How Olives Grow on Olive Trees

Olives grow on olive trees and are the fruit of these small, evergreen trees. Olive trees can live for centuries and have been cultivated for thousands of years for food and oil, which was once used to light the lamps of ancient peoples. Today, olives grow in much the same ways as always, on trees, flowering in spring and producing a crop of olive fruit, harvested in the fall.


Climates Where Olive Trees Grow

Olive trees thrive in warm, Mediterranean, USDA plant hardiness climate zones 10 and 11, although there are some extra-hardy varieties which can grow in zones 8 and 9. The preferred climate for olive trees is an area with a warm and rainless summer and a wet and mild winter season without hard freezes.

Temperatures below 22ºF (-5ºC) kill leaves, small branches, and twigs of olive trees, and when the thermometer drops to 15ºF (-10ºC), the entire tree is likely to die.

Even though olive trees cannot tolerate hard freezing, these evergreen trees still need a period of cold weather between 35º to 59ºF (1.6º to 15ºC) in order to produce flower buds. Unless they receive this chill period, the trees will not produce flowers and olive fruit.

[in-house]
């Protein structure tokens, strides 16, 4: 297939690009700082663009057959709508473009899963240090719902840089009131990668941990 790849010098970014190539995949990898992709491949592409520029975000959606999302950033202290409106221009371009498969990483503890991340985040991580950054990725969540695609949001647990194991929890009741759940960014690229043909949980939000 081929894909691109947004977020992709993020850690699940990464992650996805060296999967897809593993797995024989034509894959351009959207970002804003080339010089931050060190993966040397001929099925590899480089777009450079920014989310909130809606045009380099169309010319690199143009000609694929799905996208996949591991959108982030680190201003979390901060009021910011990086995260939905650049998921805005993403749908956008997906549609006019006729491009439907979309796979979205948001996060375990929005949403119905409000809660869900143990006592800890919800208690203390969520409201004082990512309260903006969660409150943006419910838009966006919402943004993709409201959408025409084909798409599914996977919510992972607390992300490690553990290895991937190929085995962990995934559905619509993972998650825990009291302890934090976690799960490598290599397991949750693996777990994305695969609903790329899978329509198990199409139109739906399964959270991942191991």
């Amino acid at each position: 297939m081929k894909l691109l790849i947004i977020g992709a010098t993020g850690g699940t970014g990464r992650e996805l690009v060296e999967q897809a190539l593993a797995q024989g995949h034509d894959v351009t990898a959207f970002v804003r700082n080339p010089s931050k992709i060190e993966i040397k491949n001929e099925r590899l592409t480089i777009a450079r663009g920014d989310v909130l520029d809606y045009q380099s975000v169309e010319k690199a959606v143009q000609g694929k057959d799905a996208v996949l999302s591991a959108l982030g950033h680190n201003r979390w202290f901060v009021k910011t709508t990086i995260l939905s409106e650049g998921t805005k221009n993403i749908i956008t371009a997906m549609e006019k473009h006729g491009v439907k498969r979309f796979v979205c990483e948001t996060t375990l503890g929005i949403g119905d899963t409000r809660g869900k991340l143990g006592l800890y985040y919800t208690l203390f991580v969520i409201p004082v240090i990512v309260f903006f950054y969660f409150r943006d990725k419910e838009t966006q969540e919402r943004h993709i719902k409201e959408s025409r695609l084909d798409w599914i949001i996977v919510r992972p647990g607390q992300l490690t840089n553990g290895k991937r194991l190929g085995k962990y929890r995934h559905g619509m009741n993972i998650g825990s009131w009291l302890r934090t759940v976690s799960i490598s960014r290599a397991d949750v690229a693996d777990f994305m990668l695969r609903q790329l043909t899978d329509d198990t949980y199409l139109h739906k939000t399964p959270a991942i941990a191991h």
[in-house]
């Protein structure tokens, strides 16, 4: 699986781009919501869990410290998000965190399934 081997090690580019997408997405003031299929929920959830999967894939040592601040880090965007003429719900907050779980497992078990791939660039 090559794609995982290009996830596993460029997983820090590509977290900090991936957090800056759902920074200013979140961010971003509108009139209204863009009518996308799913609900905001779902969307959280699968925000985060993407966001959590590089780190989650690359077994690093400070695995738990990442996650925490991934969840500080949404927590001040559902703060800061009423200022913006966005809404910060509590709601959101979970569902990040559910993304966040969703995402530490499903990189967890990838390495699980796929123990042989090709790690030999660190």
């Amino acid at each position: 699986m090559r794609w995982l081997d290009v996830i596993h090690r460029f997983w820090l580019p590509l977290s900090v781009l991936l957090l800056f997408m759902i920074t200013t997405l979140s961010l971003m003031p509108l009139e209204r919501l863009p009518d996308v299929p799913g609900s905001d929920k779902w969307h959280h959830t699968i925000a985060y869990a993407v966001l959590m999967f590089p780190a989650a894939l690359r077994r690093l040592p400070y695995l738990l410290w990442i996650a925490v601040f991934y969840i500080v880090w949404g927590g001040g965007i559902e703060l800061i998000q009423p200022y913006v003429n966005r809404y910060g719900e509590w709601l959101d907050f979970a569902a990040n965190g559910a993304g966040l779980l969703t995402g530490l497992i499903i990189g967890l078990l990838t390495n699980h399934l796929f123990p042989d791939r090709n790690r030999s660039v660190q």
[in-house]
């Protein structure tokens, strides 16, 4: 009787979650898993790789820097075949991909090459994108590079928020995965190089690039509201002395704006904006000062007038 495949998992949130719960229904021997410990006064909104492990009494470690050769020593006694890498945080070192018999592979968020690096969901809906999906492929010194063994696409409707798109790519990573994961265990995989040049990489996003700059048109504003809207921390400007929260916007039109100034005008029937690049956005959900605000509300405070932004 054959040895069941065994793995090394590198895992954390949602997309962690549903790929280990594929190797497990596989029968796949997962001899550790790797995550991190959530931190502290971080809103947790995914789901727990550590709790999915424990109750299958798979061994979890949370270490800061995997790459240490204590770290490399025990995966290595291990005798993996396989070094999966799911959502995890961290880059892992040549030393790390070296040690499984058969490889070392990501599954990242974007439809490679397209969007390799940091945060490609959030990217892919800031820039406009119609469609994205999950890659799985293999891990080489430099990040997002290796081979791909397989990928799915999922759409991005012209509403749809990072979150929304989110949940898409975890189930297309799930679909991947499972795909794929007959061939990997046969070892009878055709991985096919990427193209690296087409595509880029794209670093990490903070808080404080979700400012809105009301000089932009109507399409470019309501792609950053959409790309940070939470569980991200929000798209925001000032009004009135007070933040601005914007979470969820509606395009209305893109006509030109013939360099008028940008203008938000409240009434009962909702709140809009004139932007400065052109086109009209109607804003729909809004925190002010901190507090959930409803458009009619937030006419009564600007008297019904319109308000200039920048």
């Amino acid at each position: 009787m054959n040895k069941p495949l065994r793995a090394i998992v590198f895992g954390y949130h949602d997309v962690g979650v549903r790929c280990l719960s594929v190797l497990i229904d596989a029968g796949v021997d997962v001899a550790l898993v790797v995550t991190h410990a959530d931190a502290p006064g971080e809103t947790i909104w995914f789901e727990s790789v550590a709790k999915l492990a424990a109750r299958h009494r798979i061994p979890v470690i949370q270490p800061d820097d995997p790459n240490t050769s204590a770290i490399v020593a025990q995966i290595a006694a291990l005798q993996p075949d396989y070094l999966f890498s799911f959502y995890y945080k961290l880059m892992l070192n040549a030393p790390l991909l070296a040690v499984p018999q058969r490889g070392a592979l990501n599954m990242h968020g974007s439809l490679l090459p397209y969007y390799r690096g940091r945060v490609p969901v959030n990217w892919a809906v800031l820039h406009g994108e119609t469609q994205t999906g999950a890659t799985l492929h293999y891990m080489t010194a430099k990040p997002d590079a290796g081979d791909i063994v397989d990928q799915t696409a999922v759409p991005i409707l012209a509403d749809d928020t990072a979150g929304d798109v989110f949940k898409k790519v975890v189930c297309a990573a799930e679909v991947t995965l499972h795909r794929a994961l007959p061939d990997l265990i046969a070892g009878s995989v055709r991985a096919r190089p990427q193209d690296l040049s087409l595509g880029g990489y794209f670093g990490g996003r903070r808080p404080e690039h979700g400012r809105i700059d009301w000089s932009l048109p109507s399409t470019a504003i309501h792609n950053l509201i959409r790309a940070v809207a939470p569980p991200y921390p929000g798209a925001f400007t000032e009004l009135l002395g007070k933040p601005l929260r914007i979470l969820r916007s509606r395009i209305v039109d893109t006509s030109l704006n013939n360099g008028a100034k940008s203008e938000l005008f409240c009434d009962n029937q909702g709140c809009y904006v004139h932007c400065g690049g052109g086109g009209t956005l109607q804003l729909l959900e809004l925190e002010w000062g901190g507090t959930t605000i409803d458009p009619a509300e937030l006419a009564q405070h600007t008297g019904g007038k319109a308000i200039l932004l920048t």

The Annual Life Cycle of an Olive Tree

As temperatures warm and daylight hours lengthen in spring, olive trees burst out in buds growing from the leaf axils. These buds then go on to develop either into clusters of small, white and yellow flowers, which become fruit, or they grow out into shoots and new leaves.

Most varieties of olive tree are self-fertile and don’t require cross-pollination to set fruit, but there are exceptions. Pollinated flowers grow and swell, turning into the olives we love to eat on pizzas and salads.

All olives start out green and eventually turn black. Green olives we eat are picked early in the season, and black olives are picked later or are turned black during the curing process. Generally, olives for eating are harvested in fall, and olives harvested for olive oil are left to ripen fully on the tree until winter before picking.

Some Cold Hardy Olive Varieties

While most cultivars of olive like the warm temperatures of zones 10 and 11, these are some which can be grown in zones 8 and 9 and still produce fruit. These include:

  • Arbequina
  • Ascolano
  • Cornicabra
  • Farga
  • Mission
  • Sevillano

You can also try growing an indoor olive tree as a potted house plant. But, indoor trees usually don’t set fruit, and they still need lots of sun and warm temperatures to grow.

Some people have success growing olive trees using the bonsai method. Bonsai is a growing technique and art form developed in Japan for cultivation of a miniature version of a tree that looks like a full-grown tree.